A memoir from the author of the Tales of the City series, chronicling his odyssey from the conservative, racist old South to freewheeling San Francisco, and his evolution from curious youth to ground-breaking writer and gay rights pioneer.
Maupin’s memories are by turns touching and humorous, as when he recalls losing his virginity in 1969 ... Maupin highlights his Hollywood friendships, which move beyond name-dropping and into poignant conversations about coming out, particularly during the fight against AIDS in the 1980s ... the heart of the book comes through when Maupin’s worlds collide: His parents happen to be in town for a visit when Harvey Milk and Mayor George Moscone are assassinated. The sorrow of watching his Republican father at an emotional memorial for a great figure, a victim of homophobia, suddenly turns the narrative into a heartrending portrait of redemption ... Engaging and revelatory, Maupin’s memoir is a delight, punctuating a distinguished career in letters.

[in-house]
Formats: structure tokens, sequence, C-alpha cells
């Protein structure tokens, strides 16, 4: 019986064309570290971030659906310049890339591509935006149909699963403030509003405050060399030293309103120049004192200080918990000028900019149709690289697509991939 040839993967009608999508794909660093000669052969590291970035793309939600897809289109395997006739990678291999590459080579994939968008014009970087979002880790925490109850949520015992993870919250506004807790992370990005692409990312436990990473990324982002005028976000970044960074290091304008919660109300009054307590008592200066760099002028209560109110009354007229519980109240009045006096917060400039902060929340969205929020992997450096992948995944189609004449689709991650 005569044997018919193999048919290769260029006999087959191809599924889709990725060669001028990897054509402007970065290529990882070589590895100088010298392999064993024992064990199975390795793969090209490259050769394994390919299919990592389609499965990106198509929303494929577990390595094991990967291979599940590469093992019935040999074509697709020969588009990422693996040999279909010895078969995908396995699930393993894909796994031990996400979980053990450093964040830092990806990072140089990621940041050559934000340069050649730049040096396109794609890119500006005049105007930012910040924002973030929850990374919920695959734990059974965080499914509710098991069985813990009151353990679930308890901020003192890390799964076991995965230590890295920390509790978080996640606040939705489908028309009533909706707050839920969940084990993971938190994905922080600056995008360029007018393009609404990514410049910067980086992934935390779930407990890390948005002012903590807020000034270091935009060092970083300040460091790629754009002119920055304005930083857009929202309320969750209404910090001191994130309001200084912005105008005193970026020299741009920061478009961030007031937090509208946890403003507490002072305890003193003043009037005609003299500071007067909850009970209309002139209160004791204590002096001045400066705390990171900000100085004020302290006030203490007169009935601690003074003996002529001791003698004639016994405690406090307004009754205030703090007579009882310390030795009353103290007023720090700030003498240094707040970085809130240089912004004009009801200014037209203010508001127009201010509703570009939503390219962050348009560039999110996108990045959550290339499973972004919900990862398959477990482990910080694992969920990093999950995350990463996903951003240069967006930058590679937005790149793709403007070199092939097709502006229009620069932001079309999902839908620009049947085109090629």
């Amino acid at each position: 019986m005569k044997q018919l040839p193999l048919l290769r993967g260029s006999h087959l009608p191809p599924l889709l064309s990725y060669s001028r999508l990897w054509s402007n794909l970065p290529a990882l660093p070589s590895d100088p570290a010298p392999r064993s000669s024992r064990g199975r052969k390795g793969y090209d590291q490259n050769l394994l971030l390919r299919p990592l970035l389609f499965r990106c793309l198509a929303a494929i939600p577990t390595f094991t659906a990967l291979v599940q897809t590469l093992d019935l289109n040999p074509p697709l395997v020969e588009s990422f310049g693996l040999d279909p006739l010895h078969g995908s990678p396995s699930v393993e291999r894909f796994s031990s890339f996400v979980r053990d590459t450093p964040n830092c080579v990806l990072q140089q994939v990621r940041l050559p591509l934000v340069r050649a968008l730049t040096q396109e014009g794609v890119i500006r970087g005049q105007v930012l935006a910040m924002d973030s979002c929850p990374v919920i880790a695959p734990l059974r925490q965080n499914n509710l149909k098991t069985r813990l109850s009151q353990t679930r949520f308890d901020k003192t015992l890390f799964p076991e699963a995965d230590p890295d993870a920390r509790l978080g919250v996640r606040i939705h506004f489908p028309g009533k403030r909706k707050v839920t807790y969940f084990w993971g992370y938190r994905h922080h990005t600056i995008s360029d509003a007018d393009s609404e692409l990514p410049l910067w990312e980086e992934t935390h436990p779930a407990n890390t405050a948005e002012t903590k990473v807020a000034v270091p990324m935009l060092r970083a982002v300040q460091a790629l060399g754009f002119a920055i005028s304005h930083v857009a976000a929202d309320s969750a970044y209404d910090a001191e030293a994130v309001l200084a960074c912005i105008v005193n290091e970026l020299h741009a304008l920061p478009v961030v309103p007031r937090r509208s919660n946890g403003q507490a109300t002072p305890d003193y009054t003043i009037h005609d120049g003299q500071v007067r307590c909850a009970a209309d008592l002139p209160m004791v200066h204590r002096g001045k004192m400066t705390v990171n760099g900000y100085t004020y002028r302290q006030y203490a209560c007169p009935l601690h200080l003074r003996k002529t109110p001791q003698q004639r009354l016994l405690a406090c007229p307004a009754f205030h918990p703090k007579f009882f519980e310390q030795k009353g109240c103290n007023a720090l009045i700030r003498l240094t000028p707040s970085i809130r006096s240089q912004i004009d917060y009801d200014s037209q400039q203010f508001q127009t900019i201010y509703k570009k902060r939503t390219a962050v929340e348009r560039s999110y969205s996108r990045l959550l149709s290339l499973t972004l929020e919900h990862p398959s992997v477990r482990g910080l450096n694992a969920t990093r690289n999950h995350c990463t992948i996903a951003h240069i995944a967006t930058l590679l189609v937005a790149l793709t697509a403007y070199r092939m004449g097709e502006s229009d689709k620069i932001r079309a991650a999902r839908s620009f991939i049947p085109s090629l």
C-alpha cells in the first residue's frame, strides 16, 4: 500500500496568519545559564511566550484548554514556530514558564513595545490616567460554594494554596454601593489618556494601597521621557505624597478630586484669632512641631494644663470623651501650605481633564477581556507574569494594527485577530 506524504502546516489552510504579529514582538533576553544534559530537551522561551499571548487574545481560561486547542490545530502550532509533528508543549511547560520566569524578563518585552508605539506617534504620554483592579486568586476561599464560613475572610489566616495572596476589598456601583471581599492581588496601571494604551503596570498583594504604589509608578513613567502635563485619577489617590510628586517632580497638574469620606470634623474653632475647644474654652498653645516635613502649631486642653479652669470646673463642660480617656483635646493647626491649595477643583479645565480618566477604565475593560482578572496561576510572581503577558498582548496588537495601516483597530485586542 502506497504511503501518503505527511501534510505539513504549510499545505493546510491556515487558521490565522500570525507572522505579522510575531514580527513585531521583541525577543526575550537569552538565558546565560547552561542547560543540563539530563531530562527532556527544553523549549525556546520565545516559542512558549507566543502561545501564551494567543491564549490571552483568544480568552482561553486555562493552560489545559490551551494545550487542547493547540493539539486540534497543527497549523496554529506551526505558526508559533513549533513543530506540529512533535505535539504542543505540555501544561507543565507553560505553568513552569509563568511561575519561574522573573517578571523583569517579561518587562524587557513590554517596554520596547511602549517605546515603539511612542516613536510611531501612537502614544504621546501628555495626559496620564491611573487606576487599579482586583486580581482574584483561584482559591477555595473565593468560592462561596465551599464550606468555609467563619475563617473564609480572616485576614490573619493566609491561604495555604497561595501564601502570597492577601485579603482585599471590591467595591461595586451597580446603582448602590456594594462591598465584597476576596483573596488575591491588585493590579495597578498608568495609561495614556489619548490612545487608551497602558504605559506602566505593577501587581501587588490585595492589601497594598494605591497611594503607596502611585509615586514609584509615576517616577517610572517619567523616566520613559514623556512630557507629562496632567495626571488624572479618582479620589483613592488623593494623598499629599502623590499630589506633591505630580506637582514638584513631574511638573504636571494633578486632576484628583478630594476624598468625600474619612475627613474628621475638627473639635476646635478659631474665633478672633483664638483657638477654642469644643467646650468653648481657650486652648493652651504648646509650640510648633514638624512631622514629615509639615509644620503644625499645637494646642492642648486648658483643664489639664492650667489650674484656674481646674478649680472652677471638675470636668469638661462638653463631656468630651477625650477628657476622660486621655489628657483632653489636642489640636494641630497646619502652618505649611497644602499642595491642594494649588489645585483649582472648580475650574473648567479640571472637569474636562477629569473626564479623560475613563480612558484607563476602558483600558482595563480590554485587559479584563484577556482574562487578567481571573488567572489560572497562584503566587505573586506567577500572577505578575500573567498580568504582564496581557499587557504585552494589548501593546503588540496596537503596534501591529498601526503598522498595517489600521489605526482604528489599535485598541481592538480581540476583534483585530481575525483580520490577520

...[a] vivid and charming memoir ... Maupin’s true-life tale bears stylistic trademarks that made his fiction popular: a knack for memorable characters, a humorous outlook even in the face of serious topics (wars, AIDS, life in the closet) and a heart-on-sleeve willingness to jerk a few tears and sprinkle plenty of fairy dust. He peppers the long arc of his 72 years with the snappy skill of a seasoned, deadline-driven vignettist ... Logical Family falls off a bit at the end, as Maupin interrupts himself with name-dropping anecdotes and perhaps too much about seeking to make peace with his parents, but his memoir is never less than engaging.
The pleasure of this book, beyond the funny anecdotes and poignant reflections, is getting a behind-the-scenes look at a treasured series of novels and reading a first-hand account of a significant human rights movements in our nation’s history. Maupin offers a vivid look at key moments—such as the murder of Harvey Milk—and the impact these had on the gay rights movement and his life. Unsurprisingly, Maupin is a sympathetic and soulful storyteller. His account of a past struggle for equality is especially important in our fraught present.